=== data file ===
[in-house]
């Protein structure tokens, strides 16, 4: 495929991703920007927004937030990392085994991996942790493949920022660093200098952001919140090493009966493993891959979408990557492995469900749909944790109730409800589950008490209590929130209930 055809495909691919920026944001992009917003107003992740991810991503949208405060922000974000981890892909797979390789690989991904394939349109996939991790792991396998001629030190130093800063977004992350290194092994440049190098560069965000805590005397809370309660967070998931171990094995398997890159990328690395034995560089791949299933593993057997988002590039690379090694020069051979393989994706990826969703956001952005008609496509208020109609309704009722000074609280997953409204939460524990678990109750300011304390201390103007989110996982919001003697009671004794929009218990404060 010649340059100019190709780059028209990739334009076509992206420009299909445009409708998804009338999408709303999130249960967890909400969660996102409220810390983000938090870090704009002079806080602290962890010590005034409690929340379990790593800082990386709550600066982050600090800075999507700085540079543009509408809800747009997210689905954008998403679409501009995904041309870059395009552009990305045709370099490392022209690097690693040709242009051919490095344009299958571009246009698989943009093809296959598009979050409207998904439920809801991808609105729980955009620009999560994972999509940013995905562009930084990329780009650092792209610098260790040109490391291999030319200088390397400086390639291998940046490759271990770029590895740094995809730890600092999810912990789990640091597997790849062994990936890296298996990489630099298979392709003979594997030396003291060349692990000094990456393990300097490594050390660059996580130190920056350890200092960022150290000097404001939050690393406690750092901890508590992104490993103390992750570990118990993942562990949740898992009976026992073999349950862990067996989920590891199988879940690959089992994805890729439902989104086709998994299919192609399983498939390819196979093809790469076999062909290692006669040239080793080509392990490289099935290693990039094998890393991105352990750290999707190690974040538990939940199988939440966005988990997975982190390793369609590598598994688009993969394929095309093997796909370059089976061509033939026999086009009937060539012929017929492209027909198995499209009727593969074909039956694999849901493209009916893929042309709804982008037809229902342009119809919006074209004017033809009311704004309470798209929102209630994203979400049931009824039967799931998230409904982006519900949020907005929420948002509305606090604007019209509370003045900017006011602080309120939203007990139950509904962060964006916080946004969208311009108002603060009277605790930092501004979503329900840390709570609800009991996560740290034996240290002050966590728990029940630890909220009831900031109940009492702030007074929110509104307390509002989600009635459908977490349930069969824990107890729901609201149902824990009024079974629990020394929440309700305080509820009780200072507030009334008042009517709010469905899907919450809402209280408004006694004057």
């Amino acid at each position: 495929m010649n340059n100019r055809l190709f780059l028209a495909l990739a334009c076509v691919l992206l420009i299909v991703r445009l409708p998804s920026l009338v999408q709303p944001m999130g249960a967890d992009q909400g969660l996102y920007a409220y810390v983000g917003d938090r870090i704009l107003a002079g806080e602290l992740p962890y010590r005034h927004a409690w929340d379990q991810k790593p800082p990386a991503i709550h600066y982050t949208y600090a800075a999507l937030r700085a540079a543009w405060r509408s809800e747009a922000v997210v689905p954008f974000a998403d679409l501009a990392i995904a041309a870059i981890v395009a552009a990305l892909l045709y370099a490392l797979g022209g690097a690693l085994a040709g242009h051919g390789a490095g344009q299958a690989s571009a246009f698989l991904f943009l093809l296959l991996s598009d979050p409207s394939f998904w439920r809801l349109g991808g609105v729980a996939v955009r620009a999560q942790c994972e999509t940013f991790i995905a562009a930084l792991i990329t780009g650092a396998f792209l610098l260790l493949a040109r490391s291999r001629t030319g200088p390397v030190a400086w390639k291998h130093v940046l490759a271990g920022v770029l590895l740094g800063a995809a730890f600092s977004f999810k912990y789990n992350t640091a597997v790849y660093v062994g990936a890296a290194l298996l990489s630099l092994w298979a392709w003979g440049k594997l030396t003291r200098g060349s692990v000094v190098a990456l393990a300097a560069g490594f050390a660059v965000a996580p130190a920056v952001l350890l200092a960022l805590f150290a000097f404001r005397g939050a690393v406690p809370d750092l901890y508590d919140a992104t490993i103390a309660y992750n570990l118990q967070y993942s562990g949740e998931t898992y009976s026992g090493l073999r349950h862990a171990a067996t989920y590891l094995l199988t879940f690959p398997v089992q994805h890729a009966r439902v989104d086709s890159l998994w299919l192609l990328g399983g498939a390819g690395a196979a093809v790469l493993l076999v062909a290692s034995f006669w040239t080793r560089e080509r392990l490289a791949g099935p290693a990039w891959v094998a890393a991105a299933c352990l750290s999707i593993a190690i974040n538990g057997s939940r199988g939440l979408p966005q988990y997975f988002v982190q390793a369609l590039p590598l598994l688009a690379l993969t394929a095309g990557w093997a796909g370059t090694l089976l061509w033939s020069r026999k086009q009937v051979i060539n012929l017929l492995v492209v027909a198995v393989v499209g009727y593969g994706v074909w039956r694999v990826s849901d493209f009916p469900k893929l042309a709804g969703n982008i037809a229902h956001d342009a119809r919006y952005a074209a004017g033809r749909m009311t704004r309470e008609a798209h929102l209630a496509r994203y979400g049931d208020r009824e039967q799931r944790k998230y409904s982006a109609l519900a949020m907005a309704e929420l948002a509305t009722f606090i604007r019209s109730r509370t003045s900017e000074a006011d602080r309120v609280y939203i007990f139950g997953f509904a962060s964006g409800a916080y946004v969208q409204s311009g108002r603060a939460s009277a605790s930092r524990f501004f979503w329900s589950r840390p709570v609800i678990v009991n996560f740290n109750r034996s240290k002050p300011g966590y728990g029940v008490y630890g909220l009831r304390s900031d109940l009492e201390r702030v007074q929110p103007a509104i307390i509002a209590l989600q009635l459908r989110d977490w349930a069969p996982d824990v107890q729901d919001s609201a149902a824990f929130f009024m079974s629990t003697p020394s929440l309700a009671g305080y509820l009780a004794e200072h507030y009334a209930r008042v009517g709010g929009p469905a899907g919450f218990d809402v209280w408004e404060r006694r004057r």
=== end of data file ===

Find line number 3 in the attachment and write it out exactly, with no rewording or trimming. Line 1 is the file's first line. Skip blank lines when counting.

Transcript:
């Amino acid at each position: 495929m010649n340059n100019r055809l190709f780059l028209a495909l990739a334009c076509v691919l992206l420009i299909v991703r445009l409708p998804s920026l009338v999408q709303p944001m999130g249960a967890d992009q909400g969660l996102y920007a409220y810390v983000g917003d938090r870090i704009l107003a002079g806080e602290l992740p962890y010590r005034h927004a409690w929340d379990q991810k790593p800082p990386a991503i709550h600066y982050t949208y600090a800075a999507l937030r700085a540079a543009w405060r509408s809800e747009a922000v997210v689905p954008f974000a998403d679409l501009a990392i995904a041309a870059i981890v395009a552009a990305l892909l045709y370099a490392l797979g022209g690097a690693l085994a040709g242009h051919g390789a490095g344009q299958a690989s571009a246009f698989l991904f943009l093809l296959l991996s598009d979050p409207s394939f998904w439920r809801l349109g991808g609105v729980a996939v955009r620009a999560q942790c994972e999509t940013f991790i995905a562009a930084l792991i990329t780009g650092a396998f792209l610098l260790l493949a040109r490391s291999r001629t030319g200088p390397v030190a400086w390639k291998h130093v940046l490759a271990g920022v770029l590895l740094g800063a995809a730890f600092s977004f999810k912990y789990n992350t640091a597997v790849y660093v062994g990936a890296a290194l298996l990489s630099l092994w298979a392709w003979g440049k594997l030396t003291r200098g060349s692990v000094v190098a990456l393990a300097a560069g490594f050390a660059v965000a996580p130190a920056v952001l350890l200092a960022l805590f150290a000097f404001r005397g939050a690393v406690p809370d750092l901890y508590d919140a992104t490993i103390a309660y992750n570990l118990q967070y993942s562990g949740e998931t898992y009976s026992g090493l073999r349950h862990a171990a067996t989920y590891l094995l199988t879940f690959p398997v089992q994805h890729a009966r439902v989104d086709s890159l998994w299919l192609l990328g399983g498939a390819g690395a196979a093809v790469l493993l076999v062909a290692s034995f006669w040239t080793r560089e080509r392990l490289a791949g099935p290693a990039w891959v094998a890393a991105a299933c352990l750290s999707i593993a190690i974040n538990g057997s939940r199988g939440l979408p966005q988990y997975f988002v982190q390793a369609l590039p590598l598994l688009a690379l993969t394929a095309g990557w093997a796909g370059t090694l089976l061509w033939s020069r026999k086009q009937v051979i060539n012929l017929l492995v492209v027909a198995v393989v499209g009727y593969g994706v074909w039956r694999v990826s849901d493209f009916p469900k893929l042309a709804g969703n982008i037809a229902h956001d342009a119809r919006y952005a074209a004017g033809r749909m009311t704004r309470e008609a798209h929102l209630a496509r994203y979400g049931d208020r009824e039967q799931r944790k998230y409904s982006a109609l519900a949020m907005a309704e929420l948002a509305t009722f606090i604007r019209s109730r509370t003045s900017e000074a006011d602080r309120v609280y939203i007990f139950g997953f509904a962060s964006g409800a916080y946004v969208q409204s311009g108002r603060a939460s009277a605790s930092r524990f501004f979503w329900s589950r840390p709570v609800i678990v009991n996560f740290n109750r034996s240290k002050p300011g966590y728990g029940v008490y630890g909220l009831r304390s900031d109940l009492e201390r702030v007074q929110p103007a509104i307390i509002a209590l989600q009635l459908r989110d977490w349930a069969p996982d824990v107890q729901d919001s609201a149902a824990f929130f009024m079974s629990t003697p020394s929440l309700a009671g305080y509820l009780a004794e200072h507030y009334a209930r008042v009517g709010g929009p469905a899907g919450f218990d809402v209280w408004e404060r006694r004057r």